How to Protect Yourself From Tear Gas

Slog AM: "Where Is the Love?"

The crowd as of 2 am.
The crowd as of 2 am.

Good morning! It's past 2 a.m. and we're signing off for the evening from 11th and Pine, where the seventh night of protests related to the killing of George Floyd continues outside the Seattle Police Department's East Precinct. You can read all of our earlier updates from tonight's protest here.

The morning started off by singing "Happy Birthday" to Breonna Taylor, who was killed by Louisville Metro Police Department officers after they entered her apartment in plainclothes with a battering ram. The officers were serving a "no-knock warrant," which allowed them to enter without identifying themselves. After a confrontation, officers shot Taylor at least eight times. She was an E.M.T. and would have been 27 today. Post birthday wishes, the crowd started chanting "rest in peace, fuck the police."


And then an explosion:


At around 12:45 a.m., what appears to be a firework went off inside the crowd of protestors: The crowd had been peaceful the entire night and was dancing to music when the explosion went off. In the ensuing confusion, a couple of protestors threw traffic cones and signs across the barricade as more SPD officers and National Guard came to the police line, putting on gas masks and issuing warnings.


Protestors called on people to stop throwing things: The DJ started playing “Where Is the Love?” by the Black Eyes Peas, which, uh, strangely helped de-escalate things.

Two protestors even crossed the police barriers to sprinkle flowers in front of the police line: Police then warned them to stay on their side of the barricade.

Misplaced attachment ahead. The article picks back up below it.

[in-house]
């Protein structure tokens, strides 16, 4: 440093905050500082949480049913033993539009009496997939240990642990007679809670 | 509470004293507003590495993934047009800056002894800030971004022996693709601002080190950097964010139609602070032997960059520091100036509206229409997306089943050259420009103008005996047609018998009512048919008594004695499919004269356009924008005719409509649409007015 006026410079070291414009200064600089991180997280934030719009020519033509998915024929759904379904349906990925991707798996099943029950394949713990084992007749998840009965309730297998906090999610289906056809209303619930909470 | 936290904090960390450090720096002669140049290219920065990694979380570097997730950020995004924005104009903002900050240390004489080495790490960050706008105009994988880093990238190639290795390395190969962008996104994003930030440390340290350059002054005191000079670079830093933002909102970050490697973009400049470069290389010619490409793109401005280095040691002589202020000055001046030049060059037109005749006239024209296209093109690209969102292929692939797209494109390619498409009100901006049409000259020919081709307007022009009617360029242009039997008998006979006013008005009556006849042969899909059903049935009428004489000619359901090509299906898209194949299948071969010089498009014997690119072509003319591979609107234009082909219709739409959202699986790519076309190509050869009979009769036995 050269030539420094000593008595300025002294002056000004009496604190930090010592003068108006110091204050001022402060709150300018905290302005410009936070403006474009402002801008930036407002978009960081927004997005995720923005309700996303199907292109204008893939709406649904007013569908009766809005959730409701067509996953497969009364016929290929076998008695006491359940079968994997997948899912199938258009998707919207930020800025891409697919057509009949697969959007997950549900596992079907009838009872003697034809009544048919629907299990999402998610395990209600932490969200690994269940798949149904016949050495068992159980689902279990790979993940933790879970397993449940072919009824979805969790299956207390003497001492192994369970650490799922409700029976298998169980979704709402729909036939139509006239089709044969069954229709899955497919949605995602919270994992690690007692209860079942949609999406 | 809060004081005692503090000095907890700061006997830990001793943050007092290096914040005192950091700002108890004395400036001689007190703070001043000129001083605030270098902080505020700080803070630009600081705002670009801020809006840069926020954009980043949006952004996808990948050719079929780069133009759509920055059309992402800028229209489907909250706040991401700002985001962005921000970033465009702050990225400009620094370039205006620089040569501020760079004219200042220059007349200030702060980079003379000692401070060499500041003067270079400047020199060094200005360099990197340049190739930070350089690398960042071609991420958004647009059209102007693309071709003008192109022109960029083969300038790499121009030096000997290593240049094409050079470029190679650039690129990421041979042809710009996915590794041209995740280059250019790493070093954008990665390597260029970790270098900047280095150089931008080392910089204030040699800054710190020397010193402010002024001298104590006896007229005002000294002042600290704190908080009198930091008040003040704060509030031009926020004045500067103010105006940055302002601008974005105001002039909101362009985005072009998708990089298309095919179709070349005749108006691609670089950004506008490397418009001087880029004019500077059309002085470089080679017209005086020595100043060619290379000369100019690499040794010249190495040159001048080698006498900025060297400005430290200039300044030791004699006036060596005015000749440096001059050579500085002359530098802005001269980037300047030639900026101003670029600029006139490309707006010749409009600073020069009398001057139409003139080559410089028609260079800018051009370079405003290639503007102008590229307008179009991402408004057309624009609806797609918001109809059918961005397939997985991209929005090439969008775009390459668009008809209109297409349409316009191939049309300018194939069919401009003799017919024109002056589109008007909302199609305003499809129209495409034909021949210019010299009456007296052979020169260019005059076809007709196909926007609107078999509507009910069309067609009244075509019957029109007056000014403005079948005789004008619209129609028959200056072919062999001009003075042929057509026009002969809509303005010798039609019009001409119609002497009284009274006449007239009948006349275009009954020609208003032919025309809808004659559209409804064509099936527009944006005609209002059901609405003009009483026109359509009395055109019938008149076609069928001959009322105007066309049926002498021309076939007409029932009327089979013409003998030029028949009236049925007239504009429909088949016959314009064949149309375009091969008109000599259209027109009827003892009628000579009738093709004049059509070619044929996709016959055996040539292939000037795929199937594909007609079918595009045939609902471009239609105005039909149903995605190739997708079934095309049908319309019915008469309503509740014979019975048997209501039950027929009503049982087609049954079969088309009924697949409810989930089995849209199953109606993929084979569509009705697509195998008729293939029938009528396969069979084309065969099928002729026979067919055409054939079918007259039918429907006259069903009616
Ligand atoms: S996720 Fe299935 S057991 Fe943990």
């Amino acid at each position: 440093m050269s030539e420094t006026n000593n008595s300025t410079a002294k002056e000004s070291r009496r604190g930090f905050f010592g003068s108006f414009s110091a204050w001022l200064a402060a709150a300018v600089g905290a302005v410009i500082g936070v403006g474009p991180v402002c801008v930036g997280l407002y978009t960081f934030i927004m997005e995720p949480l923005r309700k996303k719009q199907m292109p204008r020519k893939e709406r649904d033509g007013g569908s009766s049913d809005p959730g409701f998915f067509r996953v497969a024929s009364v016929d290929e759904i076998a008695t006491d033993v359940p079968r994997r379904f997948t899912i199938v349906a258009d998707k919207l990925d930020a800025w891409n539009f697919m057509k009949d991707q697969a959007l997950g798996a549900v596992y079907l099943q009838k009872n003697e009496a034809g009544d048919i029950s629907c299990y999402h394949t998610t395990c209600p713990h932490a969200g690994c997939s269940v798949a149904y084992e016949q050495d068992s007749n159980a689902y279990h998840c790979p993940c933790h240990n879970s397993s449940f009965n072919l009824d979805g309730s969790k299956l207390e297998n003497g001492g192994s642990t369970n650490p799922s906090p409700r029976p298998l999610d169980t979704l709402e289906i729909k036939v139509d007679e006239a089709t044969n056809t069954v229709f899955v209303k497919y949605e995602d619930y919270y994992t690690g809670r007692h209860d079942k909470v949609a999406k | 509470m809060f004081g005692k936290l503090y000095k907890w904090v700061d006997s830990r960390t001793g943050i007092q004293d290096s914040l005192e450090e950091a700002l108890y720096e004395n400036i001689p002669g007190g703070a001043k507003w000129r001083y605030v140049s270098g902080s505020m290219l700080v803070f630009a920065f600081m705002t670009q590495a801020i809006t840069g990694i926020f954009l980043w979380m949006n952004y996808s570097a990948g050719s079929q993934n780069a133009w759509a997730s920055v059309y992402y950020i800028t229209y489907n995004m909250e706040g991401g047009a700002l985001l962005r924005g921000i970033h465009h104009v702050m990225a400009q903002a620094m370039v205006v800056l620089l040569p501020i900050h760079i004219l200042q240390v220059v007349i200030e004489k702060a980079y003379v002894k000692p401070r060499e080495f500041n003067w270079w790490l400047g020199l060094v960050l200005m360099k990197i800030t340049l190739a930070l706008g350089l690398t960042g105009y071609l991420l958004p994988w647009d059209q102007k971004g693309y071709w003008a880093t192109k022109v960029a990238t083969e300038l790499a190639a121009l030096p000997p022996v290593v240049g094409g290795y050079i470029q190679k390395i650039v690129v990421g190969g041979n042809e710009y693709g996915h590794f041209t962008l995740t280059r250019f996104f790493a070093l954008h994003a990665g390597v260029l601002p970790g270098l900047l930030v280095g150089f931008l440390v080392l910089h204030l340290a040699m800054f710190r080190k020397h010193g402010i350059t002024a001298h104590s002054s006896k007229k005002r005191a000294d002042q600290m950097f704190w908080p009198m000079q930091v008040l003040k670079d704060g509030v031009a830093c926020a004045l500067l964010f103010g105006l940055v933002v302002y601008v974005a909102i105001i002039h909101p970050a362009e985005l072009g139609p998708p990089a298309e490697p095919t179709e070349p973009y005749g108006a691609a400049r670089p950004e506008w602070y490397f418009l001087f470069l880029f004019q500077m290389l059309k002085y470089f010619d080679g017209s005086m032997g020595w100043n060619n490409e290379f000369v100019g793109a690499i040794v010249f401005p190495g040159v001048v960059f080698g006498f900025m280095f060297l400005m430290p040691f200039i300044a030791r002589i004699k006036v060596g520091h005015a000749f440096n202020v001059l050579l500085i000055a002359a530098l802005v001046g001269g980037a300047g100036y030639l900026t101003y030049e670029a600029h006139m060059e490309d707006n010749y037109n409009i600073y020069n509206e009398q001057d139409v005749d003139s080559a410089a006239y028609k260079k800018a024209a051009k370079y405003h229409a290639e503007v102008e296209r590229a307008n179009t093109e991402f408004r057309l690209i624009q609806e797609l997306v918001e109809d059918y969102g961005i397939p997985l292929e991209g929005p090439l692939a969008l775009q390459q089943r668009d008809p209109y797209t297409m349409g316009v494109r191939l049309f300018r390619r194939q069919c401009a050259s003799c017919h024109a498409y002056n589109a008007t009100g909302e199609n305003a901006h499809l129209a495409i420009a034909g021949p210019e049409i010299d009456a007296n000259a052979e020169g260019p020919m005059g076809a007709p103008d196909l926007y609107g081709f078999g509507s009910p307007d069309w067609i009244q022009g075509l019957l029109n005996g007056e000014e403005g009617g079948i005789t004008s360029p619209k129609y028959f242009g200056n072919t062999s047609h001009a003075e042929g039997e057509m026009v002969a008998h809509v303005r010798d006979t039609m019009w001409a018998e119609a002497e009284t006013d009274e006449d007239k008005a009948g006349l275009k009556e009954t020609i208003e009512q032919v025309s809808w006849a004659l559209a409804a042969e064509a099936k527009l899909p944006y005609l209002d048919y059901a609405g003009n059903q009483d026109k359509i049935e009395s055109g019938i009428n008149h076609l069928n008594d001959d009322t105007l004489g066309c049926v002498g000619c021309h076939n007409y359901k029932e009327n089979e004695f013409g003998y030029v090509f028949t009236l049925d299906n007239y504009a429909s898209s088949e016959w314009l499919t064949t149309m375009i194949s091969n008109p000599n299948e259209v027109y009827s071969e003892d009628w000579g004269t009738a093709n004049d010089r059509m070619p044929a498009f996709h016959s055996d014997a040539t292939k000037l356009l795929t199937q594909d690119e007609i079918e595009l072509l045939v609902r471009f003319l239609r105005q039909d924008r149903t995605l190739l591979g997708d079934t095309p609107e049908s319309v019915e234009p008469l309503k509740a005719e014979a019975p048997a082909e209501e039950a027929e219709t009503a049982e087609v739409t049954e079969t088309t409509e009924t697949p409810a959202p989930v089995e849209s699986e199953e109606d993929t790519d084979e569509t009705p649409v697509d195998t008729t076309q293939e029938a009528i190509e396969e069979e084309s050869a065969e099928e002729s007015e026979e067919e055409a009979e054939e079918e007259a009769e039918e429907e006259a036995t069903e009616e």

As of 2 am, this was the scene: Night!



NewsCopsSlog AM/PM2020

Slog PM: Seventh Night of Protests in Seattle, Mourning Badge Policy Changes

Weve got a light show tonight.
We've got a light show tonight.

We're experimenting with Slog AM/PM formats as we meet the present moment. Today, Slog PM will work as a live blog starting at 3:30 p.m. The most recent updates will be at the top of the post.

Our small but mighty team is working hard to bring you coverage from Seattle's ongoing protests and policy discussions in response to the killing of George Floyd. If you are able, please consider supporting our work.

11:45 PM

It's the end of the day so we'll be hopping off this post: Time for Slog AM.

A group of arts organizations and small businesses on Capitol Hill have created a mutual aid network dedicated to sustaining the protesters: Carolyn Hitt, owner of Blue Cone Studios and bartender at Vermillion Art Gallery and Bar, kicked off the movement on Tuesday. Since then, Rancho Bravo, Bang Seattle, Annex Theater, Optimism Brewery, and SeattleShare have joined the cause. Each place offers different services at different times—water, bathrooms, food, phone charging stations, first aid.

Two officers just took a knee: Not sure what level of cops we're talking about here.

Tacoma Mayor Victoria Woodards is calling for the firing of the four officers involved in the death of Manuel Ellis, reports the Tacoma News Tribune. He died in March from oxygen deprivation while being physically restrained by cops. He called out “I can’t breathe" while being restrained, reports New York Times.

Continue reading »

There's Nothing Like Kathleen Collins's Losing Ground

Losing Ground is among the several films by Black filmmakers available to stream for free today on the Criterion Channel.